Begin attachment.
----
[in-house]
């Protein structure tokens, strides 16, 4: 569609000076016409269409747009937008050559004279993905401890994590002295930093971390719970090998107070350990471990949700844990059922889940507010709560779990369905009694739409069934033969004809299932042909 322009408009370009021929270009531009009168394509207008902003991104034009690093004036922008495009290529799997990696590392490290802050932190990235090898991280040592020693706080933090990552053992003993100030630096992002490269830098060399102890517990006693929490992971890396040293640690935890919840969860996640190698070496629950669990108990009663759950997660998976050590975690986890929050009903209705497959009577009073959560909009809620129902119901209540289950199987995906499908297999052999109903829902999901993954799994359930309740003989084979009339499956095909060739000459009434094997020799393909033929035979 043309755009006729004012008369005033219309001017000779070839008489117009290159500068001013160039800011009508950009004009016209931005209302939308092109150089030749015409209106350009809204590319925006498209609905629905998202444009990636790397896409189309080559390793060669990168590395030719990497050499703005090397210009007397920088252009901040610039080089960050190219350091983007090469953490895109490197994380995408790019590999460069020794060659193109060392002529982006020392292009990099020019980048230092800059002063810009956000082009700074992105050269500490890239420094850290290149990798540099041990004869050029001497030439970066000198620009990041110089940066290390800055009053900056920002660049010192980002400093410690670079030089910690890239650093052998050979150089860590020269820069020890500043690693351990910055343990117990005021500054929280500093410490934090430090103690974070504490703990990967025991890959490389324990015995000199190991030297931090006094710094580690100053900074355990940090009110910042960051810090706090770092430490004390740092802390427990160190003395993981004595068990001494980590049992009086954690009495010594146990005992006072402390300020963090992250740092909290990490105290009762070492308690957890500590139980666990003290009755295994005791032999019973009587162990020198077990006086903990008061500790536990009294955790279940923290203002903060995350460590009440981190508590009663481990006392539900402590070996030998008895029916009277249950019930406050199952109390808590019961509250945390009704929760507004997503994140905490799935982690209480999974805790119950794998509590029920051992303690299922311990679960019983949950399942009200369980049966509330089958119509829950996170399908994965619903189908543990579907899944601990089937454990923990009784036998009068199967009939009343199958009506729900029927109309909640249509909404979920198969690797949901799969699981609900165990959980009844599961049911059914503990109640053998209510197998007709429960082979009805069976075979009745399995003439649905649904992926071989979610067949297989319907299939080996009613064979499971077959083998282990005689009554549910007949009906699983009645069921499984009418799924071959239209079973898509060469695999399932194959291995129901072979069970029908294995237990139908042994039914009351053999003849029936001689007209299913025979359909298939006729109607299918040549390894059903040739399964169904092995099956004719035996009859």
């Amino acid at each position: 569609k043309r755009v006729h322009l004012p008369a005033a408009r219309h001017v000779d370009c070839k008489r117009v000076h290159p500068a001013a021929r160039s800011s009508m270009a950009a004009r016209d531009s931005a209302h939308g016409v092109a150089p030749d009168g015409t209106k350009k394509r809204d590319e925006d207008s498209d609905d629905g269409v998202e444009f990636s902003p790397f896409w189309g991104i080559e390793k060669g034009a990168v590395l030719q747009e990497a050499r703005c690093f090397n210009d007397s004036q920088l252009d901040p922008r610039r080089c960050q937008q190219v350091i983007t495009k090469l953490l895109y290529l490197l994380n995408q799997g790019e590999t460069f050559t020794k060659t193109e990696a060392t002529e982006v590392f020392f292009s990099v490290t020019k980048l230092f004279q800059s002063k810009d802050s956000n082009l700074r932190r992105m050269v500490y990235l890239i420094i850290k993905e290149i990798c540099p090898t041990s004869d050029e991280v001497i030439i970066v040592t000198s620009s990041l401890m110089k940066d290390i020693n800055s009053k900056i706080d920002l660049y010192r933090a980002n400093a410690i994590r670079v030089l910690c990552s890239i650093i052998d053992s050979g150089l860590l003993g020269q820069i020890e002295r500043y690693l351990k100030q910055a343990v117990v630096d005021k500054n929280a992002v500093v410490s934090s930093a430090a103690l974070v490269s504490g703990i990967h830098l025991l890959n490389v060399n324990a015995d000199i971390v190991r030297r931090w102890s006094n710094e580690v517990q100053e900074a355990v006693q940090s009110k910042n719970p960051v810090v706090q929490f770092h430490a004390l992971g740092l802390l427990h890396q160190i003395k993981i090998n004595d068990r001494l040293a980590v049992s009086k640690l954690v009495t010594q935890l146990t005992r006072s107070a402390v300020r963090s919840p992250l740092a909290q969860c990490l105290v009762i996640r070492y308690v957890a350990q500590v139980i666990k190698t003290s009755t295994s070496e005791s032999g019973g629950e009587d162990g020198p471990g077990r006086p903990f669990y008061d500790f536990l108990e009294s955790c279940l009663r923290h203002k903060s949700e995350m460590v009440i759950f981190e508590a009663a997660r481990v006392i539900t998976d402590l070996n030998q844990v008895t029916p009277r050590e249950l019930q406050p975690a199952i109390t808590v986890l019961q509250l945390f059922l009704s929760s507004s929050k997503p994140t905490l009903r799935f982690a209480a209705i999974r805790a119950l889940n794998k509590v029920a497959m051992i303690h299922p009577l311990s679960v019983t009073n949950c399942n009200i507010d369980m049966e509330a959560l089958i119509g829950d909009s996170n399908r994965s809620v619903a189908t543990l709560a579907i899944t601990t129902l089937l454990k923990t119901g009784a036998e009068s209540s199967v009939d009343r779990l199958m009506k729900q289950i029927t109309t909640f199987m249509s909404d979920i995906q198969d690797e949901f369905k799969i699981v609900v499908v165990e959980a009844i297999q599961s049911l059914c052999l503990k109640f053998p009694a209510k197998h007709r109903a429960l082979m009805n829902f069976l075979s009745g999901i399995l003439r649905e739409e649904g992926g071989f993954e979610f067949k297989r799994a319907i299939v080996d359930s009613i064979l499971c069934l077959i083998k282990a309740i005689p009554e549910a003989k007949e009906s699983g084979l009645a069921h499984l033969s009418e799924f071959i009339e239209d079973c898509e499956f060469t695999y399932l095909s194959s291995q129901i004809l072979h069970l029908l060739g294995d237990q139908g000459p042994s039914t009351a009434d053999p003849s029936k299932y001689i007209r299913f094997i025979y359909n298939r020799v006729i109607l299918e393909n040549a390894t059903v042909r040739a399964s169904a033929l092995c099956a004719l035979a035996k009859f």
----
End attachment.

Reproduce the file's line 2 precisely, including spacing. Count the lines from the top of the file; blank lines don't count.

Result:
């Protein structure tokens, strides 16, 4: 569609000076016409269409747009937008050559004279993905401890994590002295930093971390719970090998107070350990471990949700844990059922889940507010709560779990369905009694739409069934033969004809299932042909 322009408009370009021929270009531009009168394509207008902003991104034009690093004036922008495009290529799997990696590392490290802050932190990235090898991280040592020693706080933090990552053992003993100030630096992002490269830098060399102890517990006693929490992971890396040293640690935890919840969860996640190698070496629950669990108990009663759950997660998976050590975690986890929050009903209705497959009577009073959560909009809620129902119901209540289950199987995906499908297999052999109903829902999901993954799994359930309740003989084979009339499956095909060739000459009434094997020799393909033929035979 043309755009006729004012008369005033219309001017000779070839008489117009290159500068001013160039800011009508950009004009016209931005209302939308092109150089030749015409209106350009809204590319925006498209609905629905998202444009990636790397896409189309080559390793060669990168590395030719990497050499703005090397210009007397920088252009901040610039080089960050190219350091983007090469953490895109490197994380995408790019590999460069020794060659193109060392002529982006020392292009990099020019980048230092800059002063810009956000082009700074992105050269500490890239420094850290290149990798540099041990004869050029001497030439970066000198620009990041110089940066290390800055009053900056920002660049010192980002400093410690670079030089910690890239650093052998050979150089860590020269820069020890500043690693351990910055343990117990005021500054929280500093410490934090430090103690974070504490703990990967025991890959490389324990015995000199190991030297931090006094710094580690100053900074355990940090009110910042960051810090706090770092430490004390740092802390427990160190003395993981004595068990001494980590049992009086954690009495010594146990005992006072402390300020963090992250740092909290990490105290009762070492308690957890500590139980666990003290009755295994005791032999019973009587162990020198077990006086903990008061500790536990009294955790279940923290203002903060995350460590009440981190508590009663481990006392539900402590070996030998008895029916009277249950019930406050199952109390808590019961509250945390009704929760507004997503994140905490799935982690209480999974805790119950794998509590029920051992303690299922311990679960019983949950399942009200369980049966509330089958119509829950996170399908994965619903189908543990579907899944601990089937454990923990009784036998009068199967009939009343199958009506729900029927109309909640249509909404979920198969690797949901799969699981609900165990959980009844599961049911059914503990109640053998209510197998007709429960082979009805069976075979009745399995003439649905649904992926071989979610067949297989319907299939080996009613064979499971077959083998282990005689009554549910007949009906699983009645069921499984009418799924071959239209079973898509060469695999399932194959291995129901072979069970029908294995237990139908042994039914009351053999003849029936001689007209299913025979359909298939006729109607299918040549390894059903040739399964169904092995099956004719035996009859």